Everyone should know how to make a good chili—any kind of chili. With beans or without, made with meat lovers in mind or for inclusion in a vegetarian feast. We’ve got all kinds of chili recipes for you to try here and if you’re a novice, no worries. Learning how to cook chili couldn’t be easier, and once you’ve learned, you’ve got the ideal comfort food dish for any occasion, from a make-ahead dinner to a festive pre-game party menu suitable for tailgating.
When you’re cooking chili con carne, the meat is braised in the slow-simmering liquid in the pot. You can cook it in a large Dutch oven or soup pot, or choose a slow-cooker recipe. Chili-making is a great way to use inexpensive, tougher cuts of meat, but you can use any meat you like—from chuck roast and chicken to Italian sausage and leftover turkey from Thanksgiving. Ground beef is one of the most popular options; if you want to add chili to your list of favorite ground beef recipes, be sure to take a look at this article on how to cook ground beef. As with other slow-cooker recipes, you may want to brown the meat before adding it to the pot: It’s a great way to give a flavor boost to the final dish.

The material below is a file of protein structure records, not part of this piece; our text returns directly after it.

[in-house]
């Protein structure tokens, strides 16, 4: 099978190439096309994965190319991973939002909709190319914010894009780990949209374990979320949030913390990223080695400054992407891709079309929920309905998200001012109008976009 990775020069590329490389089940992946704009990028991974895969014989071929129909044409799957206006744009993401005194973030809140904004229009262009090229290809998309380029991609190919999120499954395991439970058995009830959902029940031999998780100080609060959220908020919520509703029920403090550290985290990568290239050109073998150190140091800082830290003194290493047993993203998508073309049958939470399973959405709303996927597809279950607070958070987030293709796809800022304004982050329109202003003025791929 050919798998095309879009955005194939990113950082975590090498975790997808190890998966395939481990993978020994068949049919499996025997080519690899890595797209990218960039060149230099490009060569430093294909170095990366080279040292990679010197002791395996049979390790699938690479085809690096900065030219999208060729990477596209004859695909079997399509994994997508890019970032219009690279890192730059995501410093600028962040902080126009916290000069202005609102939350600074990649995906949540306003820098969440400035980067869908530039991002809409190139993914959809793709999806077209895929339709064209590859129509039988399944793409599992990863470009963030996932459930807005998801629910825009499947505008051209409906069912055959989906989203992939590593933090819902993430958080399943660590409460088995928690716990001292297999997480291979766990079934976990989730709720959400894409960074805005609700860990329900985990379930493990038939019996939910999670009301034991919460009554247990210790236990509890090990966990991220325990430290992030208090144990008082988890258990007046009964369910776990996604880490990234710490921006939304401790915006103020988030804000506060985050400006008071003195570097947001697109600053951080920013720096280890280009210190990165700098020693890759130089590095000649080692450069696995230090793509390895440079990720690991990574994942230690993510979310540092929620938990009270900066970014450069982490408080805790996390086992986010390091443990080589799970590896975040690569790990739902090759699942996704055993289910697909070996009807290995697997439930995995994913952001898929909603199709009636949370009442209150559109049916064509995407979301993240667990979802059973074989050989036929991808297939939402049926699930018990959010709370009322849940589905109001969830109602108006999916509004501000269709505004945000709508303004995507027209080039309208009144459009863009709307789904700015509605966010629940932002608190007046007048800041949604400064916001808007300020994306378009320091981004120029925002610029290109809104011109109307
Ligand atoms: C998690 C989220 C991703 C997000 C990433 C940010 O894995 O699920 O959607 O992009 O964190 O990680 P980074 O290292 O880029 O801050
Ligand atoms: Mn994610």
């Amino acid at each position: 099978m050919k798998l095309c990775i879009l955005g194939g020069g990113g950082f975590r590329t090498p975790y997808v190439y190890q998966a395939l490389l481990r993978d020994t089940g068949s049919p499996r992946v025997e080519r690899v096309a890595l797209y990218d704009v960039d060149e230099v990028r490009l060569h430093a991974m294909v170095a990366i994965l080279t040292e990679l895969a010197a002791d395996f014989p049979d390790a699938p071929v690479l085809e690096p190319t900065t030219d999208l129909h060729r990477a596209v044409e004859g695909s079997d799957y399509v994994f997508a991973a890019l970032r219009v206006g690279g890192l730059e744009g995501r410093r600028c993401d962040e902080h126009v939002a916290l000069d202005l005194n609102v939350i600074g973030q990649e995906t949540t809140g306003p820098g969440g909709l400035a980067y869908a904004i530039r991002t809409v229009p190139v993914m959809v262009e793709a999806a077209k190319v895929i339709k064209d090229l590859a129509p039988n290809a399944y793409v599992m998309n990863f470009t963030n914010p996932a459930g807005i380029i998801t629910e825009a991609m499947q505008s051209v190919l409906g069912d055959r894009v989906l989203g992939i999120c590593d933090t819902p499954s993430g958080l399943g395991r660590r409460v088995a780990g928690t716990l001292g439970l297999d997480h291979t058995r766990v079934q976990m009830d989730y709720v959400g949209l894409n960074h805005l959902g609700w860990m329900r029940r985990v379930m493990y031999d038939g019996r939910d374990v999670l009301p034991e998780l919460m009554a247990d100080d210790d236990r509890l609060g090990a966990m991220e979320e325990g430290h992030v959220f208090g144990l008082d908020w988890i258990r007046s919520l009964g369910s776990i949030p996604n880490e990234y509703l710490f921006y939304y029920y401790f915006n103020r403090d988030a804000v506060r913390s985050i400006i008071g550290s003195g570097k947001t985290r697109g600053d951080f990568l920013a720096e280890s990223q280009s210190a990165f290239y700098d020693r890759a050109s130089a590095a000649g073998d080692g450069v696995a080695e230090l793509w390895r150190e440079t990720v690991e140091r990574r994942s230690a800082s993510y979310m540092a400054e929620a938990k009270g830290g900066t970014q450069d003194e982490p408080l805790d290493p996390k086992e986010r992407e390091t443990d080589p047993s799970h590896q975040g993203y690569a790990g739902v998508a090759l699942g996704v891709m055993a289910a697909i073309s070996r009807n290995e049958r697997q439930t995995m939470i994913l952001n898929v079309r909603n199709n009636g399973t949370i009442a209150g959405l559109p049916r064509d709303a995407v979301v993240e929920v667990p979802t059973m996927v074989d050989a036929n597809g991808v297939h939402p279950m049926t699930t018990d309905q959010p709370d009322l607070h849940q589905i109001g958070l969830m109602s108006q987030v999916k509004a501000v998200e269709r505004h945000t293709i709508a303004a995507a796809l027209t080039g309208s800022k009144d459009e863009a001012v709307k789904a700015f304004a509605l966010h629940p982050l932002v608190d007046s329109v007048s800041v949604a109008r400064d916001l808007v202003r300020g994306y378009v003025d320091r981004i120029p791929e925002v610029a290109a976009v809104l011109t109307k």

You may have heard that there’s a raging debate about whether beans belong in chili. Certainly no recipe that calls itself Texas chili will have beans in it, and there are other regional differences regarding vegetables and spices. That said, any chili you make is all yours and you’re free to put pretty much anything you like in it! You’ll find recipes including everything from corn and bell peppers to chili peppers (of course) and herbs like cilantro. Check our Seasonal Produce center to see what’s in season now for inspiration.
Chili can be enjoyed all by itself with a slice of your favorite crusty bread to soak up every last drop. It’s especially good with cornbread, and it’s great topped with shredded cheese and sour cream. In addition to being a great big-batch recipe to feed a crowd, chili has this going for it: It makes for fabulous leftovers! In fact, like many stews, it often tastes better the day after, when the flavors have married. Serve it on top of hot dogs and voila!—you’ve got chili dogs. Or serve it with tortilla chips, salsa and sour cream to make nachos. If you serve chili on top of spaghetti, you can call it "Cincinnati-style chili two-way." Add some cheese to that bowl and you turn it into "Cincinnati-style chili three-way." Adding a sprinkle of onions on top of that makes it a bowl "four-way." Whichever way you have it, it’s chili, and it’s good.